|Brookfield fails to deny Atlantis sale|
Guardian Business Editor
Published: Aug 22, 2012
Brookfield Asset Management has remained noncommittal concerning strong indications from the business community that the Paradise Island resort could once again be up for sale.
Just four months since the closing, the iconic property has fallen into a familiar realm of uncertainty. However, one thing is abundantly clear: Brookfield is not denying the resort is for sale.
Andrew Willis, senior vice president of communications and media, did not confirm or deny whether the Canadian multinational is courting potential buyers.
When asked by Guardian Business if Brookfield was entertaining offers for Atlantis, he said: “No comment.”
Senior executives at Kerzner International, former owners and now managers of Atlantis, confirmed to Guardian Business that directors were recently on the ground to hold a series of meetings.
Executives would not provide specifics from those meetings. However, according to top sources familiar with the matter, Brookfield is becoming "increasingly aggressive" to off-load their interests here in The Bahamas.
In April, after multiple disputes with rival lenders, the conglomerate finalized a deal whereby it exchanged $175 million of debt for ownership of Atlantis and the One&Only Ocean Club.
The deal ended more than a year of speculation and negotiations concerning Kerzner's restructuring of $2.6 billion in mortgage debt.
"When they (Brookfield) bought this, everyone understood they were not long-term investors," one source said. "They were finance people. The way these things are done, people who need to know, know that if you make me an offer, the answer is yes. They are now floating it around the street."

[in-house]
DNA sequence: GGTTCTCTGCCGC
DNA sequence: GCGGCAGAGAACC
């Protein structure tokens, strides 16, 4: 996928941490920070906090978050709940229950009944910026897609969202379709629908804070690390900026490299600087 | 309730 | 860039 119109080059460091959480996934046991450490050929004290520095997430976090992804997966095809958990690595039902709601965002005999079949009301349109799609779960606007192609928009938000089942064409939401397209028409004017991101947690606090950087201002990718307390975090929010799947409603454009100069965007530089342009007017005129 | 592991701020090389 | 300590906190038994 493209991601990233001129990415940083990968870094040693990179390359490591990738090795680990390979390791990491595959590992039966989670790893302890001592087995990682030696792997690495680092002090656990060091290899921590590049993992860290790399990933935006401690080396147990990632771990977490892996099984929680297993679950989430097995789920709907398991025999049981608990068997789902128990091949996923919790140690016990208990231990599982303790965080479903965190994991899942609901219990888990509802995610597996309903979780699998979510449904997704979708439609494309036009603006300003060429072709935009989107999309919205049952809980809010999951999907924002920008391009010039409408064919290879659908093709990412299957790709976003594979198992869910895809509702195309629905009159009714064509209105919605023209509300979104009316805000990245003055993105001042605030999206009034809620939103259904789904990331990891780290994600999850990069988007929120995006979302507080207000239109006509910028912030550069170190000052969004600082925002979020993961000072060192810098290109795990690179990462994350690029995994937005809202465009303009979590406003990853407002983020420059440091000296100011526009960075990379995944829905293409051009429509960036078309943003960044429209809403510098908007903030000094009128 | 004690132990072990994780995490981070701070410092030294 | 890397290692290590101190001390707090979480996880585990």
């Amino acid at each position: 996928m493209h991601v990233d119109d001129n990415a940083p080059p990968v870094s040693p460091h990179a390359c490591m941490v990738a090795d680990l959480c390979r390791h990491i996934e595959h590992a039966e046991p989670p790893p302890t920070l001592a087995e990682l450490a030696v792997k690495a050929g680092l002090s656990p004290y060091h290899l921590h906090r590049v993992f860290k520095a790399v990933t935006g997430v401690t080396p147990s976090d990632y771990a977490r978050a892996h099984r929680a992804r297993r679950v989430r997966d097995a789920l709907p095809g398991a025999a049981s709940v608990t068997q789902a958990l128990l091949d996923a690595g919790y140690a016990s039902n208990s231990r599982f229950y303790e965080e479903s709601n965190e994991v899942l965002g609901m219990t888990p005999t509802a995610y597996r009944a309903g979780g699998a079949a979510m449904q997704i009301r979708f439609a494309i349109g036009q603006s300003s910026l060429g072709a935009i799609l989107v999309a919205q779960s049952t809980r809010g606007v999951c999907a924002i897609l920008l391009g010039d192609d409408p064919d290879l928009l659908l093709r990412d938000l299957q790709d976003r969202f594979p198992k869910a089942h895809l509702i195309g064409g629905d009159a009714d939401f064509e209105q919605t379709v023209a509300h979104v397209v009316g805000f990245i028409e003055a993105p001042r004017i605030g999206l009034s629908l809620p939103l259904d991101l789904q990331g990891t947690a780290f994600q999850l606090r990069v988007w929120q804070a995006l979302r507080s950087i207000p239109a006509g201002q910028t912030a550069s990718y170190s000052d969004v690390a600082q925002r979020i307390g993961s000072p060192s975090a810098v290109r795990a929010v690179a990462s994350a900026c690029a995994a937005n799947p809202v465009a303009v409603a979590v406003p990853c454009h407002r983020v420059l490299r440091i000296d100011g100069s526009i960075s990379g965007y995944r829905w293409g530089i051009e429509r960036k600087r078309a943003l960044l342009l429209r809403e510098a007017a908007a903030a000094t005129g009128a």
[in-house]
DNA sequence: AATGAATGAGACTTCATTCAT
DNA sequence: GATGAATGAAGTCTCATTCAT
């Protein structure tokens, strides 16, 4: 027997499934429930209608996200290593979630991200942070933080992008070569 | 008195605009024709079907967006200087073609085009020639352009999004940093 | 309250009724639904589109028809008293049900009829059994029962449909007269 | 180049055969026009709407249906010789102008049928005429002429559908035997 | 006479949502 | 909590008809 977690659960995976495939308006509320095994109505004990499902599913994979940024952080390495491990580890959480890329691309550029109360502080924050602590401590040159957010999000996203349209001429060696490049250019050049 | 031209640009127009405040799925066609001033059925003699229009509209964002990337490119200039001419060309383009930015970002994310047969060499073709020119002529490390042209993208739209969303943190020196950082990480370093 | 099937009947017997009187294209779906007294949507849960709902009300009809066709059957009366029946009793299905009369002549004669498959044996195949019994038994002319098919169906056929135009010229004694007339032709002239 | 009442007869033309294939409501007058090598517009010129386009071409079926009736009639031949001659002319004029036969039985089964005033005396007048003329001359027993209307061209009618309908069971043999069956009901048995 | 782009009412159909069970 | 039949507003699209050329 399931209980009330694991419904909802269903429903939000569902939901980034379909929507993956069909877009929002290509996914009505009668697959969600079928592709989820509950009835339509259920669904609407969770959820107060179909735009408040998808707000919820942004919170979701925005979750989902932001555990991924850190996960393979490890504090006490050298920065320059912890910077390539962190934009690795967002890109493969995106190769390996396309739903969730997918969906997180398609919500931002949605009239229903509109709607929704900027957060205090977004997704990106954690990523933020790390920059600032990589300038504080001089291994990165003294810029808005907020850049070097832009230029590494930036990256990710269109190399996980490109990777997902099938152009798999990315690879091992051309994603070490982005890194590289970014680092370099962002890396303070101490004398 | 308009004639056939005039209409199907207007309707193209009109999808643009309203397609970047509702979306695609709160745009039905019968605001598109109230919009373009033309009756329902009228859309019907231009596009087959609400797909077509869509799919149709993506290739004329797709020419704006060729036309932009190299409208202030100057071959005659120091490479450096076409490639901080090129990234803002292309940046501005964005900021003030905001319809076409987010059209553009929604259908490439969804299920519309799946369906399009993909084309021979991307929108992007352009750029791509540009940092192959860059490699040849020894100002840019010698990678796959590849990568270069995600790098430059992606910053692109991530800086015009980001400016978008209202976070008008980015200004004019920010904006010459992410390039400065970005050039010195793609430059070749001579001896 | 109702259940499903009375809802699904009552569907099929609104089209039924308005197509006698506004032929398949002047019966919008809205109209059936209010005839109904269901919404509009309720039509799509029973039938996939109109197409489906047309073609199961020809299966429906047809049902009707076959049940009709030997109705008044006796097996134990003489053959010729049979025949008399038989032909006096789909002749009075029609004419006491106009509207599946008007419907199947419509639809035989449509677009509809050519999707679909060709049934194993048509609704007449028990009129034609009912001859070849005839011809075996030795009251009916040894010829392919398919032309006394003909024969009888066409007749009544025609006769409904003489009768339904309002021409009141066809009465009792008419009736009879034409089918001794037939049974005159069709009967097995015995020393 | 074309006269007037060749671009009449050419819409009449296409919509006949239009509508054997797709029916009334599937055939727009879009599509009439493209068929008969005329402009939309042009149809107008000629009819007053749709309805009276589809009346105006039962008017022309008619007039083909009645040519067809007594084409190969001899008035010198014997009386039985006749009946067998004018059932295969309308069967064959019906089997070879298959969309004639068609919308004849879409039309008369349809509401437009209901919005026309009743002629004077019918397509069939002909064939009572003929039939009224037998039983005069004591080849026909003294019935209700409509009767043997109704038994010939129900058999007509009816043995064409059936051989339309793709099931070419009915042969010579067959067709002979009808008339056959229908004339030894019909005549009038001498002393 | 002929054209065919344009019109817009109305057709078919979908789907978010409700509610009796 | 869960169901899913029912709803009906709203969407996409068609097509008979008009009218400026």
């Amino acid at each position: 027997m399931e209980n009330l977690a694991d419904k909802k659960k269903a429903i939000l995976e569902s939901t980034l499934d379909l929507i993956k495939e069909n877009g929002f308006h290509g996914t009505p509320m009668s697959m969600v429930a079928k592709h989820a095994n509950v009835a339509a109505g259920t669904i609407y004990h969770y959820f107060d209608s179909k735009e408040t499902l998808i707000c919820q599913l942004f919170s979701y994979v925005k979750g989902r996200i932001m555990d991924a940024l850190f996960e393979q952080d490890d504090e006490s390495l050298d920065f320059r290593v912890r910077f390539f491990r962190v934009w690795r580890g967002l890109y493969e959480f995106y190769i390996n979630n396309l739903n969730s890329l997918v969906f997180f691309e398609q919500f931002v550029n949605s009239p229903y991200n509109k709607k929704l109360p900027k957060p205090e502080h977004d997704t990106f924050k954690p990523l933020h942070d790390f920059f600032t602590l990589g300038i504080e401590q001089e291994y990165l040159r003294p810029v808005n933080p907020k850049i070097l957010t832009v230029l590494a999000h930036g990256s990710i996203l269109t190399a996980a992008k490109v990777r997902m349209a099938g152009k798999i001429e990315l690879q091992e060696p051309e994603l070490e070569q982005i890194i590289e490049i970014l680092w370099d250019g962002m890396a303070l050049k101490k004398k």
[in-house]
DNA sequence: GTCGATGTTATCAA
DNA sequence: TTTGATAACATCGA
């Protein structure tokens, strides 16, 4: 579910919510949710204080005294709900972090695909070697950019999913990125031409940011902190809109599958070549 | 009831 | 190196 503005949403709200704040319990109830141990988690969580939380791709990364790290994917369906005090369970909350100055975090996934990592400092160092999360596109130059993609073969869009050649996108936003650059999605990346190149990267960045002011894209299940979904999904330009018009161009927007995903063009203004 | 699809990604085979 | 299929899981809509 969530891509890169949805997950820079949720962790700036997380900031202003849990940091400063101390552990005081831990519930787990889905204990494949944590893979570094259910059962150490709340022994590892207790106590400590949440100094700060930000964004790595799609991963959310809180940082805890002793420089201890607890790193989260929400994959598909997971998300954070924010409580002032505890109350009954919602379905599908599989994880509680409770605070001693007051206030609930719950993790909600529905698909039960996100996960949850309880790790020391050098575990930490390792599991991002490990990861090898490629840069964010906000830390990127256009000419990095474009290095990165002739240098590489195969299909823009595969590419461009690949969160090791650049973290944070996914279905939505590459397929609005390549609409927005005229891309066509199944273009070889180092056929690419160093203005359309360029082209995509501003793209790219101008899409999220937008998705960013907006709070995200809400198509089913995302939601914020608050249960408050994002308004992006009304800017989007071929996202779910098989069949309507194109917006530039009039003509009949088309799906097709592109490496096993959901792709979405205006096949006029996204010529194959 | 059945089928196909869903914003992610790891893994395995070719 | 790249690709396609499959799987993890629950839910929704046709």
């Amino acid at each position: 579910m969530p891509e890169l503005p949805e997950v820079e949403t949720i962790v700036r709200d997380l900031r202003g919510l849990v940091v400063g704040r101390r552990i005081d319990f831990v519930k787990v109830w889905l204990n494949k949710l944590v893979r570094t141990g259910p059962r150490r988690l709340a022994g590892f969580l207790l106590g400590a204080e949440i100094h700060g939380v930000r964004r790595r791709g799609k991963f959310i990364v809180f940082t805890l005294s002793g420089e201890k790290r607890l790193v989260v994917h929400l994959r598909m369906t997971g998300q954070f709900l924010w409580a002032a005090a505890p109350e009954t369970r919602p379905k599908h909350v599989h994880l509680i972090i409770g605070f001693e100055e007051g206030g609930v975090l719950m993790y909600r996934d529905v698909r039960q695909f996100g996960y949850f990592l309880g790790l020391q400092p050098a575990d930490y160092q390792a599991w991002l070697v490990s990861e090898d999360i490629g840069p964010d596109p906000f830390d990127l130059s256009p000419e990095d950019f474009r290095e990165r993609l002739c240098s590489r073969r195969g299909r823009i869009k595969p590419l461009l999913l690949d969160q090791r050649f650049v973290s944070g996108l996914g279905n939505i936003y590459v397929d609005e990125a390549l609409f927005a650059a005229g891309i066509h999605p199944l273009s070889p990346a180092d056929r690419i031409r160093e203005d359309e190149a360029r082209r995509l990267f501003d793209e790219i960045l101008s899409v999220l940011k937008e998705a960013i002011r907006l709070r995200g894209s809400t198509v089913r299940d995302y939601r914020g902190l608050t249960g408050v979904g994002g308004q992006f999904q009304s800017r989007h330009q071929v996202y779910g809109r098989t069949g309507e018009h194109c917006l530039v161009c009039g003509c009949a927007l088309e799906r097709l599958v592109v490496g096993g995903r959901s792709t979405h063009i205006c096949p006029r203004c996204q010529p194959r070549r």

The news would indeed confirm many of the fears put forth by prominent members of the Bahamian business community.
James Smith, a former state minister of finance, said Bahamians must view the acquisition for what it really is - an investment. He expressed concern that, unlike Sir Sol Kerzner, top executives at Brookfield are not hoteliers.
"They are looking for the best returns in a bad market. It's a good property, and if someone comes along and offers a good price, why not take it? We can't just sit back and breathe a sigh of relief," Smith said, who is now a key advisor to the Christie administration.
Back in November 2011, when Brookfield first came forth as a buyer, the company insisted it had "no plans to sell in the foreseeable future". The acquisition fit with Brookfield's strategy to pursue "irreplaceable, high quality assets" in a distressed market.
"It’s is not their long-term interest," said a source close to the matter.
"It is truly in the country's interest for it to end up in the hands of people who are long term. It would be helpful if an investor bought this and did things to better position the property to compete in a sustainable way with Baha Mar."
|Last Updated on Wednesday, 22 August 2012 17:57|